U.S. equity markets are expected to start the week on a positive note, with futures currently higher by around a quarter of one percent.
In the absence of any major catalysts in the markets at the start of the week, it seems equities are continuing to be lifted by the prospect that U.S. interest rates will remain lower for longer. The Federal Reserve’s new dovish stance has provided some reassurance to investors that were concerned that a faster pace of tightening could choke off any recovery in the U.S., particularly at a time when conditions are already tightening as a result of the increasingly stimulative policy of other central banks. The release of the FOMC minutes from the March meeting on Wednesday should offer more insight into how fast the pace of tightening will be, with the Fed having already indicated at the last meeting that it now only expects two hikes this year rather than the four it alluded to in December.
Oil has been under pressure once again this morning although it has rebounded early in the session which is probably alleviating some of the downward pressure on indices. That said, there has been a decoupling between oil prices and indices over the last two weeks as the Fed has once again taken over as the main driver, with oil taking more of a backseat. Perhaps the rebound in prices has eased some of the concerns surrounding the industry and the knock on effects it could have on others, with banks coming under some heavy pressure at one point as investors feared the ramifications that rising non-performing loans could have on the sector.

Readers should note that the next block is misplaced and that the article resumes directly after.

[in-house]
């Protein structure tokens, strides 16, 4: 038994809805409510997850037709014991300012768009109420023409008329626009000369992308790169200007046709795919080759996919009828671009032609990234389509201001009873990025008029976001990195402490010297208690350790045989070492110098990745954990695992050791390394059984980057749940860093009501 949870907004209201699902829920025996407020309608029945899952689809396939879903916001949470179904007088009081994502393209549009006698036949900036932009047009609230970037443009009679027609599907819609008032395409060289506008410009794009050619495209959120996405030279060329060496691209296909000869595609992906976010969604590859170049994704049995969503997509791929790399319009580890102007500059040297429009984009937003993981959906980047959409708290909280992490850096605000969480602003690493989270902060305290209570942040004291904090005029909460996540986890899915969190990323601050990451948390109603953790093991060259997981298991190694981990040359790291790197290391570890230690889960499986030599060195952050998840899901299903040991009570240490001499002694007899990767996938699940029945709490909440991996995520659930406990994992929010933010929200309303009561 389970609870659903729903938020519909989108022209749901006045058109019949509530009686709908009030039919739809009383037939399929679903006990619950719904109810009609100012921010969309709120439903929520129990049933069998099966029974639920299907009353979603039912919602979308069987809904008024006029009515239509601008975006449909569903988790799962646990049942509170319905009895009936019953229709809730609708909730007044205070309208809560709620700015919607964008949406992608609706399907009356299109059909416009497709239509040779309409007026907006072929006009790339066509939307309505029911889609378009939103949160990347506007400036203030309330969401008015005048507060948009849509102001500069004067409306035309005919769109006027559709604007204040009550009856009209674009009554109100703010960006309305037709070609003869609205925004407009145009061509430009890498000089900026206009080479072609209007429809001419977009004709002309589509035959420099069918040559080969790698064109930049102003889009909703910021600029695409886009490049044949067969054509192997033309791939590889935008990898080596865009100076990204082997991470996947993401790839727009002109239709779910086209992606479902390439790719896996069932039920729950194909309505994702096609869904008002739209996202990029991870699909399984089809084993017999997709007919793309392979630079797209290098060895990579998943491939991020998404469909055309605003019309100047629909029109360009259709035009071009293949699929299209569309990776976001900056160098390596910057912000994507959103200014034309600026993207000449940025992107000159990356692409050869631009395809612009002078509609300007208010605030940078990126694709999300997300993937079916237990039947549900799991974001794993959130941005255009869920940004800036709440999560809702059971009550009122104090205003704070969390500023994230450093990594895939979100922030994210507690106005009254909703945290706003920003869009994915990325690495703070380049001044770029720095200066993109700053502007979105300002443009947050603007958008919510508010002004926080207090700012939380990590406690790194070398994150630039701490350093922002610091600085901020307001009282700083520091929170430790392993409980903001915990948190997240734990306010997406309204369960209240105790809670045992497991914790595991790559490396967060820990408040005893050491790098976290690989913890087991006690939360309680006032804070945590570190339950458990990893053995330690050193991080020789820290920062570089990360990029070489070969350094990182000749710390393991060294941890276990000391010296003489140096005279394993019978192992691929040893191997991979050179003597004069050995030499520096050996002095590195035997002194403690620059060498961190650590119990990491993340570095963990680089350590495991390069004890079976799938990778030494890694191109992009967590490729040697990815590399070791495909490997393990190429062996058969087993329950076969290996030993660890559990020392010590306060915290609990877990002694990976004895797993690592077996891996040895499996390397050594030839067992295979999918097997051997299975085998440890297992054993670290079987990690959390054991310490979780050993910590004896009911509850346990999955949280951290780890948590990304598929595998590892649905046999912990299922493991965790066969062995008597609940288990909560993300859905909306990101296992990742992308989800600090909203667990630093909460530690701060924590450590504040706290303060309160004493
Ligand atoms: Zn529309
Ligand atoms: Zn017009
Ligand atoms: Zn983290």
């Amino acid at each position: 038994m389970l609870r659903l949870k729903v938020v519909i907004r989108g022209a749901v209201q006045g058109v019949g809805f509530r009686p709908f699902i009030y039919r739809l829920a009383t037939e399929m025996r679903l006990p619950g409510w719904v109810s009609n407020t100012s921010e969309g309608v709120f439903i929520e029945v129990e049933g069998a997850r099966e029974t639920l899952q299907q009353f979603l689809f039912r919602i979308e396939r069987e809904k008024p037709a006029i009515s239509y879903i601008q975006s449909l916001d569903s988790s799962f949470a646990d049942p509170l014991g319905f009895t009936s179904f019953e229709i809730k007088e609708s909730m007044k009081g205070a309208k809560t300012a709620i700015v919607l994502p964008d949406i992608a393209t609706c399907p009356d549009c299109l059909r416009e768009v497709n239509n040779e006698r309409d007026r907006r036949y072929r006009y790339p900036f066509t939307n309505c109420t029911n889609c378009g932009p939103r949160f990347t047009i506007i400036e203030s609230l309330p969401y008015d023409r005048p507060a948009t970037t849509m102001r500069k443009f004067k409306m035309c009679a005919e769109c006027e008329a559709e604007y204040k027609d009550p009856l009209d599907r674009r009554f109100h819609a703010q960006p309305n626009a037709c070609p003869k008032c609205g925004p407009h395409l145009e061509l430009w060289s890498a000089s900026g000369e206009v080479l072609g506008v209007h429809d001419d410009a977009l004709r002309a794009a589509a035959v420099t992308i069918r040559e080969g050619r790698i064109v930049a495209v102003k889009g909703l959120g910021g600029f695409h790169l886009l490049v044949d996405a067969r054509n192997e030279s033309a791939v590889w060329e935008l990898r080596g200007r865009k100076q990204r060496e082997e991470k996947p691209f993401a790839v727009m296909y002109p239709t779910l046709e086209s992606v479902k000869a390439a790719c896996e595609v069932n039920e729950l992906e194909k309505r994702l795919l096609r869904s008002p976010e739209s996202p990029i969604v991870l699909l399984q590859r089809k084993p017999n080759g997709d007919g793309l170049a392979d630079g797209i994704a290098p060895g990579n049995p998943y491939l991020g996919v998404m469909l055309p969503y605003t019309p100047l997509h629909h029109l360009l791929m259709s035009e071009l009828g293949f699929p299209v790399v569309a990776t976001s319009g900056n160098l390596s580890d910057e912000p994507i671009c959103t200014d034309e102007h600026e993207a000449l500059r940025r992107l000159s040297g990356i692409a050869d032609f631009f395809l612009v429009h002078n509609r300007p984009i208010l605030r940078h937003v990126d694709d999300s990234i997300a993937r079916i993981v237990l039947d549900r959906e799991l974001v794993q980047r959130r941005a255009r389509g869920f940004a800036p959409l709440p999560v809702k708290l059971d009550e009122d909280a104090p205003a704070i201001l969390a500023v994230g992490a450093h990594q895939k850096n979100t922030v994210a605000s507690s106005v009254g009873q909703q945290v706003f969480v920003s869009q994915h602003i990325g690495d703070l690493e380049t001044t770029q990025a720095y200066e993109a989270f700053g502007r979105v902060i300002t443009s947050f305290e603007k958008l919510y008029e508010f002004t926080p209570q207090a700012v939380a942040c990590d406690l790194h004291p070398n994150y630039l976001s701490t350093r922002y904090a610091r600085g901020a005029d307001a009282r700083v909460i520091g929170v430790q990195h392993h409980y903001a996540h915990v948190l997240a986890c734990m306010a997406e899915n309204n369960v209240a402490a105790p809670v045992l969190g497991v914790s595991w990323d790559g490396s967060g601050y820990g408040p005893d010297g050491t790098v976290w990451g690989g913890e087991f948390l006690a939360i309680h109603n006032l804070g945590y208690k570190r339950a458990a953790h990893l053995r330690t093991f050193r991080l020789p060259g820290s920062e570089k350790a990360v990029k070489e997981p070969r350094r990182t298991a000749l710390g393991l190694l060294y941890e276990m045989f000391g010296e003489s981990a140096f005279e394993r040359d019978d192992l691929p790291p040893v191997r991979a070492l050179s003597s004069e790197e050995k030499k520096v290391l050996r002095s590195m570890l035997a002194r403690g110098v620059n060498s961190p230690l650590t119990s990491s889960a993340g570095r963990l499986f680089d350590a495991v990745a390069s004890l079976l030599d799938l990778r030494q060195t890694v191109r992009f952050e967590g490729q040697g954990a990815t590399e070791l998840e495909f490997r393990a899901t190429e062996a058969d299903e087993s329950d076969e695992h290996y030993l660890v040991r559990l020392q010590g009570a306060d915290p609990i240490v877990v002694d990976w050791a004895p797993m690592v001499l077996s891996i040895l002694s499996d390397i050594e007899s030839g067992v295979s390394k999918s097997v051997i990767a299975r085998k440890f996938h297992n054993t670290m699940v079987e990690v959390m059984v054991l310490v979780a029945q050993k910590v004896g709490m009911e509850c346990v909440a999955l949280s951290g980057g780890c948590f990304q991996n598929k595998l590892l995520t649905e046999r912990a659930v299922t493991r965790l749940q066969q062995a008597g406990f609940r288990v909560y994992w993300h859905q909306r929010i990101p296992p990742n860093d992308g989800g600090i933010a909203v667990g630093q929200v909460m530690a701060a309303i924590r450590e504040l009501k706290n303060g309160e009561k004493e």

Eurozone unemployment fell to 10.3% in February, down from 10.4% in January and the lowest since August 2011. While we continue to see progress here, it is coming from extremely high levels and the rate of the decline is very slow which suggests that while we’re seeing a recovery, it is very gradual. There is little sign that this is going to pick up either which is concerning, even though the ECB is doing all it can to create an extremely accommodative environment. Despite this very accommodative stance from the ECB, deflationary pressures remain, as seen in the PPI data released alongside the unemployment number.
For a look at all of today’s economic events, check out our economic calendar.
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